to government. Training areas include management, auditing, computer science, communications, foreign language, procurement, financial management, and others.
The Graduate School's objective is to improve Government services by providing needed continuing education and training opportunities for Government employees and agencies.
The Graduate School, administered by a Director and governed by a General Administration Board appointed by the Secretary of Agriculture, was established by the Secretary of Agriculture on September 2, 1921, pursuant to act of May 15, 1862 (7 U.S.C. 2201); joint resolution of April 12, 1892 (27 Stat. 395); and the Deficiencies Appropriation Act of March 3, 1901 (20 U.S.C. 91).
In July 1995, through a memorandum of understanding between the U.S. Office of Personnel Management and the Department of Agriculture, the Graduate School acquired many of the training offices formerly operated by the Office of Personnel Management.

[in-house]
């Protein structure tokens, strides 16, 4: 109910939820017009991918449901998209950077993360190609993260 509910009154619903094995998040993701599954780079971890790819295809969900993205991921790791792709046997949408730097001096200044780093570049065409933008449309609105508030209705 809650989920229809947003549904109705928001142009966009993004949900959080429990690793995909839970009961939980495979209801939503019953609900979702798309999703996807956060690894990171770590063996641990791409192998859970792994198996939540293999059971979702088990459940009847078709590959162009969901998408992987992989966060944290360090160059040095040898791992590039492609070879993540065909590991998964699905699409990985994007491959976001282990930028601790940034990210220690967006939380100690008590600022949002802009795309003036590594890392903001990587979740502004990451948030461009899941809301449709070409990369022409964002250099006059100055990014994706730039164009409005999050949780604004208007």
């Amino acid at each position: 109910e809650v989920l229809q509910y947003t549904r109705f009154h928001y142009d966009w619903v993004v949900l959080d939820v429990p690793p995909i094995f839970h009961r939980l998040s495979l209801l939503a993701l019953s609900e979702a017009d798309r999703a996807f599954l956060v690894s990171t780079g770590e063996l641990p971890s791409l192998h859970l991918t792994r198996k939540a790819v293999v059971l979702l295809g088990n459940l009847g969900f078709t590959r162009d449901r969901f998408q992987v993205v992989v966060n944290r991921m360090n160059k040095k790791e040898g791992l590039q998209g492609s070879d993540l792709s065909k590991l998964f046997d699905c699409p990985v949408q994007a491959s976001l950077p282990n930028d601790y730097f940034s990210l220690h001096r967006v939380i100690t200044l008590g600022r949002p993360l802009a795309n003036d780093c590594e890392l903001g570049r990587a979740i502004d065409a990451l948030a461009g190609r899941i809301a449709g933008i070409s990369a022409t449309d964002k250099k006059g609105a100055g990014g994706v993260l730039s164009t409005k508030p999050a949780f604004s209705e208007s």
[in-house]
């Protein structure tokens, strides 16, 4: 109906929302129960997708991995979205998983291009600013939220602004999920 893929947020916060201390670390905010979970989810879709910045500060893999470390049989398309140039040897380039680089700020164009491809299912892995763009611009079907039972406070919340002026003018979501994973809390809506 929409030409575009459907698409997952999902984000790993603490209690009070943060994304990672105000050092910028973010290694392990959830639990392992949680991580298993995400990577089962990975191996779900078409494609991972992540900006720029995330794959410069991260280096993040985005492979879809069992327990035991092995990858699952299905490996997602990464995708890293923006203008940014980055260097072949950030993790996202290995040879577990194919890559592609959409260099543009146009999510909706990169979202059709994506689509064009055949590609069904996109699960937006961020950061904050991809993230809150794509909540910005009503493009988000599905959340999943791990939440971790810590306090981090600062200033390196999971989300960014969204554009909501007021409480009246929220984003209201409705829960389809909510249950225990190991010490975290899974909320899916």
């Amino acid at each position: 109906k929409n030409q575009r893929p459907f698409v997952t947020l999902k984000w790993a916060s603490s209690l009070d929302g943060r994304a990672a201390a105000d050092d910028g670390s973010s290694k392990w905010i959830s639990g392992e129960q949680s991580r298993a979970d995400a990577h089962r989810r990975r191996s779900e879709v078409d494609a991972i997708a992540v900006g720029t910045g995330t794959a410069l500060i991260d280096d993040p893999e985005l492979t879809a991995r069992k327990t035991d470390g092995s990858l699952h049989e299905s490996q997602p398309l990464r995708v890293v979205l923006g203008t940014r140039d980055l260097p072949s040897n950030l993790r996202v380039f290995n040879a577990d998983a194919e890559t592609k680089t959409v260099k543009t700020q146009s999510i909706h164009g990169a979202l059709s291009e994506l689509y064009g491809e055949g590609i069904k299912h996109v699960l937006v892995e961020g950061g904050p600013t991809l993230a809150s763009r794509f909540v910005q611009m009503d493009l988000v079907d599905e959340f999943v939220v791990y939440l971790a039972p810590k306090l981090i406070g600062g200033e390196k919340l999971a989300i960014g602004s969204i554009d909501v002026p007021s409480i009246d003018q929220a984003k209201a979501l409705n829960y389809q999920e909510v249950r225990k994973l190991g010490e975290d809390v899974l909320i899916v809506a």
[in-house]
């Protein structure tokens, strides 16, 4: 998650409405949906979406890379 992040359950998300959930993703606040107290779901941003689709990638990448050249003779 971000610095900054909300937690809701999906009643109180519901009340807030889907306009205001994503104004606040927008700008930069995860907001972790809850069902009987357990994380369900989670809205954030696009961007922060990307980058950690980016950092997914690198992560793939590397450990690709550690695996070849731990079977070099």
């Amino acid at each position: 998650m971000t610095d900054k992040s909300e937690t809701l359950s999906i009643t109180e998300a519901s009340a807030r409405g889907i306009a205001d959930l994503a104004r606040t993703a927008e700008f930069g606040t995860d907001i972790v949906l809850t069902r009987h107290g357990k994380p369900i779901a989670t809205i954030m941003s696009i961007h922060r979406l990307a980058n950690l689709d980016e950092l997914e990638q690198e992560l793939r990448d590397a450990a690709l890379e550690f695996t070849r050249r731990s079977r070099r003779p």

For further information, contact the Information Office, Graduate School, U.S. Department of Agriculture, Room 129, 600 Maryland Avenue SW., Washington, DC 20024. Phone, 202-401-9129.
Sources of Information
Consumer Activities Educational, organizational, and financial assistance is offered to consumers and their families in such fields as rural housing and farm operating programs, improved nutrition, family living and recreation, food stamp, school lunch, donated foods, and other food programs. Contact the Office of Public Affairs, Department of
Agriculture, Washington, DC 20250.